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Very Hot Topic (More than 25 Replies) Revival of 1 b3 (Read 9996 times)
XChess1971
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Re: Revival of 1 b3
Reply #26 - 07/10/19 at 12:36:26
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A position can appeal to you. But it doesn't mean you are better. On the contrary to play Bb2 and exchange it for the knight on f6 just to ruin black's pawn structure on the king side when the center is not defined doesn't make much sense. Even worse when you moved b3. Many players of the white side play d4 and e3 to counter the bishop that goes to g7. But black is not forced to do that. There are positions in which you play d5 first and then c5 depending on the situation. And white has to watch out for checks on b4 and a5. Believe it or not black could even sacrifice the d5 pawn for activity in some cases. There were times when in some bliz games I played h5, Bh6 and 0-0. The point was that if a knight came to f4 you would trade the bishop. Also h5 threatens h4 and hxg3. So if white played h4 you could try f6, g5 and f4. In those positions black had to control e4 and hold the queen side. Not a fun position even for a KIng's Indian player. But still 4...d5 the very next move sounds like the way to go. Attacking or controlling the center with 4...d5 and 5...c5 looks like a priority in the position. Stockfish 10 suggest against 4.d4 b6 as one option making sure that once white plays 5.g3 black will answer Bb7. The point is not to just play with black Bg7 and 0-0 and give white a free hand in the center. Even if white plays 4.g3 d5 is strong.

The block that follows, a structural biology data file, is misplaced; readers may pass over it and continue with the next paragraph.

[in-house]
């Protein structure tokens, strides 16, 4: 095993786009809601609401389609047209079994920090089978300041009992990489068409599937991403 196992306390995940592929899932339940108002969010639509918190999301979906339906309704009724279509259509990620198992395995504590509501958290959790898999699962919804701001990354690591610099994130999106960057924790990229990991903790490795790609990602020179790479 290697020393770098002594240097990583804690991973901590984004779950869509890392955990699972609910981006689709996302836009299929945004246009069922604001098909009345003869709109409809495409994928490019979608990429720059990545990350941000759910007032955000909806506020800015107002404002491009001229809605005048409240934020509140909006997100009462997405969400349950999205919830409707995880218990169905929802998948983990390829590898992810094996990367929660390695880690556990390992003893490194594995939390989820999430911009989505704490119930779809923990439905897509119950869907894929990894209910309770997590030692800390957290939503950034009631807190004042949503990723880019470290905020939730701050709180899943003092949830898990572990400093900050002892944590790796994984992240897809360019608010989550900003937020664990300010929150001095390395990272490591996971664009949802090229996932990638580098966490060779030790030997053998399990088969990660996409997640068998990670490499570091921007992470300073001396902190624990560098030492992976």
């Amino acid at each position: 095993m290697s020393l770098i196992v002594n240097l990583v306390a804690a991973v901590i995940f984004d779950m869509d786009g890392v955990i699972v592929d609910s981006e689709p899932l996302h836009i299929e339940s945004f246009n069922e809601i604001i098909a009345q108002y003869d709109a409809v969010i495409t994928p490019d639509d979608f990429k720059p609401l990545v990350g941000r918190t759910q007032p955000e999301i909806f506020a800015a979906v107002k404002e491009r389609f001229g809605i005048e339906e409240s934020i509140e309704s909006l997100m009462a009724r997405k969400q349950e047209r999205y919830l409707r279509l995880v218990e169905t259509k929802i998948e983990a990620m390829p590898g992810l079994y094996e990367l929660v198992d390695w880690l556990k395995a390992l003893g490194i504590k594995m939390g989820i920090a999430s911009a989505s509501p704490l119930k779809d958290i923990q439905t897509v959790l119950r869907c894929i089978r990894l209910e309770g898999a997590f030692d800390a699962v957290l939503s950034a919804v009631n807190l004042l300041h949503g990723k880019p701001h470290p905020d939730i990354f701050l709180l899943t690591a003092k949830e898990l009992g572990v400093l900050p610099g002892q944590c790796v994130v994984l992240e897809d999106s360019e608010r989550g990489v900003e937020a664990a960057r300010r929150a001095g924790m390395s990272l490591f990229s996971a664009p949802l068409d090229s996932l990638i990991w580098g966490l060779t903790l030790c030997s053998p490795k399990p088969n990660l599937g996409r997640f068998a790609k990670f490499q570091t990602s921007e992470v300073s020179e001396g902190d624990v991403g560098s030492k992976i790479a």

« Last Edit: 07/10/19 at 21:01:45 by XChess1971 »  
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Re: Revival of 1 b3
Reply #25 - 07/08/19 at 17:51:53
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Yeah, Ruifeng Li had game against Vigorito the next day that went 4... d5 5 cxd5 Qxd5 6 Nc3 Qa5 7 a3 c5 8 e3 Bg7 9 Nf3 and it looks like Li was significantly worse for stretches of the game although he drew.

Maybe 6 e3.  Agree that if anyone is better, it is Black, but looks playable for White if the position appeals to him.



  
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Re: Revival of 1 b3
Reply #24 - 07/08/19 at 06:28:16
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Prasanna R obviously was unprepared. Like XChess mentioned 4...d5 is better as the obvious 5.cxd5 (5.e3 d4) Qxd5 6.Nc3?! Qa5 shows the downsides of White's play.
  

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Re: Revival of 1 b3
Reply #23 - 07/07/19 at 22:07:11
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Ruifeng Li won a nice game at National Open as White with this 1 b3 g6 2 Bb2 Nf6 3 Bxf6 line ...

[Event "Las Vegas National op"]
[White "Li, Ruifeng"]
[Black "Prasanna Raghuram, Rao"]
[Site "Las Vegas"]
[Round "4"]
[Annotator ""]
[Result "1-0"]
[Date "2019.06.14"]
[WhiteElo "2546"]
[BlackElo "2448"]
[PlyCount "53"]

1. b3 Nf6 2. Bb2 g6 3. Bxf6 exf6 4. c4 Bg7 5. Nc3 f5 6. Rc1 b6 7. Nf3 Bb7 8. e3 0-0 9. g3 Nc6 10. Bg2 Ne5 11. d4 Nxf3+ 12. Bxf3 Bxf3 13. Qxf3 c5 14. dxc5 b5 15. 0-0 Bxc3 16. Rxc3 Qa5 17. Rfc1 bxc4 18. Rxc4 Qxa2 19. Qd1 Rfd8 20. Rd4 Qa3 21. c6 d6 22. c7 Re8 23. Rxd6 Rac8 24. Rd7 Qa5 25. Qd4 Qb6 26. Qxb6 axb6 27. Rc6 1-0
  
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Re: Revival of 1 b3
Reply #22 - 07/07/19 at 12:09:35
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Mtal wrote on 07/07/19 at 03:23:18:
I was trying b3 for a little bit but never liked the tromp like positions. Do b3 players like it? In the Jacobs b3 book g4 is kinda interesting. I wanted to look at other stuff vs nf6.